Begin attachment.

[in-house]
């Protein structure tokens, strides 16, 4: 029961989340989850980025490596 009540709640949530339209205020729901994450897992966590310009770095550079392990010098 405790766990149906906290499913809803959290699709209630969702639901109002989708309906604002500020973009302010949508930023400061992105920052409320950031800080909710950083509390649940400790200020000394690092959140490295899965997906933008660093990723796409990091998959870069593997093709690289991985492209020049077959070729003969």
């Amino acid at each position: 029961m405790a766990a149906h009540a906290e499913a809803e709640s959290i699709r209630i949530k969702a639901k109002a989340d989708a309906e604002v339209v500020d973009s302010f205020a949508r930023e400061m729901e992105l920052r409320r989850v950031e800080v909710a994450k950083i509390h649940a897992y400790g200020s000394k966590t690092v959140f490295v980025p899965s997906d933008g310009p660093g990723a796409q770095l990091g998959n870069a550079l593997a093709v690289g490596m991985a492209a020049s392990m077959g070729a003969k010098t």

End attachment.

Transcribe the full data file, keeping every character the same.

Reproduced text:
[in-house]
């Protein structure tokens, strides 16, 4: 029961989340989850980025490596 009540709640949530339209205020729901994450897992966590310009770095550079392990010098 405790766990149906906290499913809803959290699709209630969702639901109002989708309906604002500020973009302010949508930023400061992105920052409320950031800080909710950083509390649940400790200020000394690092959140490295899965997906933008660093990723796409990091998959870069593997093709690289991985492209020049077959070729003969």
């Amino acid at each position: 029961m405790a766990a149906h009540a906290e499913a809803e709640s959290i699709r209630i949530k969702a639901k109002a989340d989708a309906e604002v339209v500020d973009s302010f205020a949508r930023e400061m729901e992105l920052r409320r989850v950031e800080v909710a994450k950083i509390h649940a897992y400790g200020s000394k966590t690092v959140f490295v980025p899965s997906d933008g310009p660093g990723a796409q770095l990091g998959n870069a550079l593997a093709v690289g490596m991985a492209a020049s392990m077959g070729a003969k010098t």